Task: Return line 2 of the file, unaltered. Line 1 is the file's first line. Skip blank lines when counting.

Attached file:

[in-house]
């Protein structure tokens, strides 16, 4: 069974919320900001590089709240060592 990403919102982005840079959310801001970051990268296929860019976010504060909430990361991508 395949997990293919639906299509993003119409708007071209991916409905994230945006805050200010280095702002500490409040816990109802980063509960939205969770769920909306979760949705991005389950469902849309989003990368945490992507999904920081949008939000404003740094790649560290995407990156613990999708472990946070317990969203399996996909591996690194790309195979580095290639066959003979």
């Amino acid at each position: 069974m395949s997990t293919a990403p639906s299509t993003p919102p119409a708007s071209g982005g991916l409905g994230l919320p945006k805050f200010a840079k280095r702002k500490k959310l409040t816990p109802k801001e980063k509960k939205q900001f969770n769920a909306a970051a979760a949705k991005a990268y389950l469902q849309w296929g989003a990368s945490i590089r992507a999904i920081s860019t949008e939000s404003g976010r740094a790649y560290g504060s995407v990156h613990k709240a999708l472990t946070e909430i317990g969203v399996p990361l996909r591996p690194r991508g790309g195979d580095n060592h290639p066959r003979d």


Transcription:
């Protein structure tokens, strides 16, 4: 069974919320900001590089709240060592 990403919102982005840079959310801001970051990268296929860019976010504060909430990361991508 395949997990293919639906299509993003119409708007071209991916409905994230945006805050200010280095702002500490409040816990109802980063509960939205969770769920909306979760949705991005389950469902849309989003990368945490992507999904920081949008939000404003740094790649560290995407990156613990999708472990946070317990969203399996996909591996690194790309195979580095290639066959003979």